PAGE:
5 cybersecurity leaders discuss their roles, biggest cyberthreats
Posted on: Monday, July 1, 2019 By: KorchekStaff
Hospitals and health systems are becoming more focused on cybersecurity with the influx of data breaches.
Below are five key quotes from different healthcare cybersecurity leaders.
New York City-based Hospital for Special Surgery Chief Information Security Officer Vikrant Arora
"[One initiative I am proud of is] building a culture of security where most users feel empowered to identify and report security incidents. The response can be in the form of calling the service desk and reporting virus-like behavior, reporting a phishing email or simply reaching out to the security team with questions, even for personal internet security matters. This transition from a technology- or process-centric information security to people centric security information security has been one of the biggest satisfiers.
Naperville, Ill.-based Edward Elmhurst Healthcare Chief Information Security Officer Don Fosen
"The increase in the pace of new vulnerabilities and how quickly they are exploited is a big impact. From WannaCry to Bluekeep we are being forced to deal with these attacks down to the infrastructure level. For instance, our time to restore systems from backup is critical in responding to a large security event. We are treating cybersecurity events that scale like natural disasters and including them in our disaster recovery and business continuity plans."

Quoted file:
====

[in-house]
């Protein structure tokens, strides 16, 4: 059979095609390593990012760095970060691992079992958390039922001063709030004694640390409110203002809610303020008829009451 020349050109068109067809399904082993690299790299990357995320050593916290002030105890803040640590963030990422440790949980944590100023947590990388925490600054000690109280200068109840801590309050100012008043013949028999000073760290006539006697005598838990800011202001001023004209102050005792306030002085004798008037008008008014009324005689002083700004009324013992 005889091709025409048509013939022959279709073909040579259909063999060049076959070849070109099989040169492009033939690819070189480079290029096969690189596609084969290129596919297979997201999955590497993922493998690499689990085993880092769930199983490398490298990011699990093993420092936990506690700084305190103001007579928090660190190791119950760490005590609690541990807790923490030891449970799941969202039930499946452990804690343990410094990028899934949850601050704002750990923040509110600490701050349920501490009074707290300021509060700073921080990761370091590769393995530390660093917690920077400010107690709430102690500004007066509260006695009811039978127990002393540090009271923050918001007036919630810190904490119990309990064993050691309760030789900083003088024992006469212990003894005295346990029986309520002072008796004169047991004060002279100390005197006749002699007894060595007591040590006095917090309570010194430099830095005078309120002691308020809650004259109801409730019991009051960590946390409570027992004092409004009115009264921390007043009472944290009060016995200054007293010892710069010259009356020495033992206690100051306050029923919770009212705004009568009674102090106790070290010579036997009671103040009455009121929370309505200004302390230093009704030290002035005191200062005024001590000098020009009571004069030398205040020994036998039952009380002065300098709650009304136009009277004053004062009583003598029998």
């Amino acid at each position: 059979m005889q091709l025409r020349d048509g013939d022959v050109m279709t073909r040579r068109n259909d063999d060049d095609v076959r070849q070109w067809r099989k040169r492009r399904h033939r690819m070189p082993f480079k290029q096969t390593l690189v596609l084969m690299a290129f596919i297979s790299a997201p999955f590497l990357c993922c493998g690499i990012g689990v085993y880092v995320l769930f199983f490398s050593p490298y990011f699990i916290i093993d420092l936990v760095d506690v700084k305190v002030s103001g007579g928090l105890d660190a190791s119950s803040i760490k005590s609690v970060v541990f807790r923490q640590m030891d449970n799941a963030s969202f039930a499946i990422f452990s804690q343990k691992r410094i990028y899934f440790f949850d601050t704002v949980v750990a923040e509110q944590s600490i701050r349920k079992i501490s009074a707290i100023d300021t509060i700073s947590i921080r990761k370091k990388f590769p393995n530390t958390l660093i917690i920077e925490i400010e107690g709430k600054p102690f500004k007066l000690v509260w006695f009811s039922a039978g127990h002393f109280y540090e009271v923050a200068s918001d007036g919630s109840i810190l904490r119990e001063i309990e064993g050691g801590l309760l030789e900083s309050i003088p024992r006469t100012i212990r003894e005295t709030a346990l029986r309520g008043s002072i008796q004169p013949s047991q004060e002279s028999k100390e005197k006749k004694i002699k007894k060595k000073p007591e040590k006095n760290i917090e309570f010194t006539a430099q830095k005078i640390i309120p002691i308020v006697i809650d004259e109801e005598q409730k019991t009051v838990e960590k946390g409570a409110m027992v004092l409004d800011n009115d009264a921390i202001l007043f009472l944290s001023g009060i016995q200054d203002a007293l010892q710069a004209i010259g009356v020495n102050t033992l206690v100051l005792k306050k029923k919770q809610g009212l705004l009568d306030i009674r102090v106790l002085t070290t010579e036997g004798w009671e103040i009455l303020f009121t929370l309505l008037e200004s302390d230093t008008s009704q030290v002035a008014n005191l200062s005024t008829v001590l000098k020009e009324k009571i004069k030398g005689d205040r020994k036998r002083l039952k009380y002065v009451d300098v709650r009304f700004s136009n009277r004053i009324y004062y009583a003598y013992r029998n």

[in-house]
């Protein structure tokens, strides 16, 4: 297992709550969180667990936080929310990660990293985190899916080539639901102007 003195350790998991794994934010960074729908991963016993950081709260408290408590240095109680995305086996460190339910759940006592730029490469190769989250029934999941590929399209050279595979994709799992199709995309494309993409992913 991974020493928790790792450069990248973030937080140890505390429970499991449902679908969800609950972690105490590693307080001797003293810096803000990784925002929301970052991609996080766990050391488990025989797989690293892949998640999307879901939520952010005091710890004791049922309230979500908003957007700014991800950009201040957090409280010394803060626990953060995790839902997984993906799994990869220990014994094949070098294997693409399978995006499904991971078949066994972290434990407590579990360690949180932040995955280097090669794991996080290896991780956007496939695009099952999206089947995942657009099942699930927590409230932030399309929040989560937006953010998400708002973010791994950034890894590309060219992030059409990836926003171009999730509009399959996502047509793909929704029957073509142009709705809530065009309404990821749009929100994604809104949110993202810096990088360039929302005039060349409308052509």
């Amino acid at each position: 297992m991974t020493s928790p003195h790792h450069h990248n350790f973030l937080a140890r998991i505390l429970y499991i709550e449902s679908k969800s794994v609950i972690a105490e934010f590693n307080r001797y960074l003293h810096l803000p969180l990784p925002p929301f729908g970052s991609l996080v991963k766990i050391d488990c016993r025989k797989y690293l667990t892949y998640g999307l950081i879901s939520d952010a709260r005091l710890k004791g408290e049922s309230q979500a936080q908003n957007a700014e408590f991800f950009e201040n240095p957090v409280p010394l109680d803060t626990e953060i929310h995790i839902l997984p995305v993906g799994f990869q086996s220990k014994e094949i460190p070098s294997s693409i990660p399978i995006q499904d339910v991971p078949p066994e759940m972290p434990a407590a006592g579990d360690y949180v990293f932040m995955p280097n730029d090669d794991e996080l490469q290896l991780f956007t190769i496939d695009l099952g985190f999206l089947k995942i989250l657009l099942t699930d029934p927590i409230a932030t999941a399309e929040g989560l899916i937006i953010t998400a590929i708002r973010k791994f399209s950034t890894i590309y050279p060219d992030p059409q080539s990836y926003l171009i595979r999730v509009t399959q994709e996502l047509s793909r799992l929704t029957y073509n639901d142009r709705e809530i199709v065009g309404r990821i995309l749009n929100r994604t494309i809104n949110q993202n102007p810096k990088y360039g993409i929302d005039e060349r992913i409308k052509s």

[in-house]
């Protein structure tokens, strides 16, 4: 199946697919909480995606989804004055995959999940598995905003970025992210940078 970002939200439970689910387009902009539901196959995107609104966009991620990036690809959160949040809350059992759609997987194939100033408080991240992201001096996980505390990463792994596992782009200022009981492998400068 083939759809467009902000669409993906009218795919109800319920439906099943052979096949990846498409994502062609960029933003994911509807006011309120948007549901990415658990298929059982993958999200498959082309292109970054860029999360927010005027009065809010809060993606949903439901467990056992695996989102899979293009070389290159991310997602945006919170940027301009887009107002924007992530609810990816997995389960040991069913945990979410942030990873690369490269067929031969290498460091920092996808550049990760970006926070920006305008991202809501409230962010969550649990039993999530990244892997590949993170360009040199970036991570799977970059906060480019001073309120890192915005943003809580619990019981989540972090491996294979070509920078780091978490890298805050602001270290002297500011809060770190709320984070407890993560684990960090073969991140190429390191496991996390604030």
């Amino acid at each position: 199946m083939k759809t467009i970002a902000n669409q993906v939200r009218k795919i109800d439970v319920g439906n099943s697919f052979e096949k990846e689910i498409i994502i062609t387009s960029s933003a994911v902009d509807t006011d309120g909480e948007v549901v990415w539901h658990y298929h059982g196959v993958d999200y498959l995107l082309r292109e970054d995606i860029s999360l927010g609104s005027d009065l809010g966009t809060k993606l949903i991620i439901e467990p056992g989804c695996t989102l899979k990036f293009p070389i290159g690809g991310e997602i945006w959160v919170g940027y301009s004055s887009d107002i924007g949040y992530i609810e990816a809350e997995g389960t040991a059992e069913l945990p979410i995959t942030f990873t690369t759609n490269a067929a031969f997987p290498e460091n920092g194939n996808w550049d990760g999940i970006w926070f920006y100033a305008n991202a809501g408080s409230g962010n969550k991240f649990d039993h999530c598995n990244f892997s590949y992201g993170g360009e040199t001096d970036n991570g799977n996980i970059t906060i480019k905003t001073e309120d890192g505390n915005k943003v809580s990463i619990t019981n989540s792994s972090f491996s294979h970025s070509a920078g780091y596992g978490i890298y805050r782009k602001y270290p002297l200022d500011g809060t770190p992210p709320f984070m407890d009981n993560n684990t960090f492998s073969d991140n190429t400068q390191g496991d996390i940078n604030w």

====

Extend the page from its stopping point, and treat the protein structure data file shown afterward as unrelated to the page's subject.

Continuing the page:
Lake Chelan (Wash.) Community Hospital CIO Ross Hurd
"Based off the influx in cyberattacks, training staff about cybersecurity is a big task in IT that can go overlooked. I created a program that includes training tests that go out once a month to all staff. We have been testing our staff 40 months. If they fail one of the tests, then they get re-enrolled in cybersecurity training. We are down to 1.6 percent failure. Typically, hospitals aim to be below 3 percent. When we first rolled it out, there were 78 people who failed and now a few months can go by with no failures."
University of California Davis Medical Center researcher Jeff Tully, MD
"The motivations for hacking can be pretty complex and multifactorial. Some people and organizations obviously work for profit, and there are those out there who are just kind of mischief breakers. There are also people who are looking at certain political or economic objectives. My favorite type of hackers is the 'good guy' hackers, or the security researchers who make the system stronger by actually discovering and then fixing vulnerabilities. These people work on medical devices to advocate and improve patients' safety."
Walnut Creek, Calif.-based John Muir Health Chief Information Security Officer Thomas August
"[One initiative I am proud of is] building a program focused on managing real-world risks and threats, not just complying with audit checklists or arbitrary controls frameworks."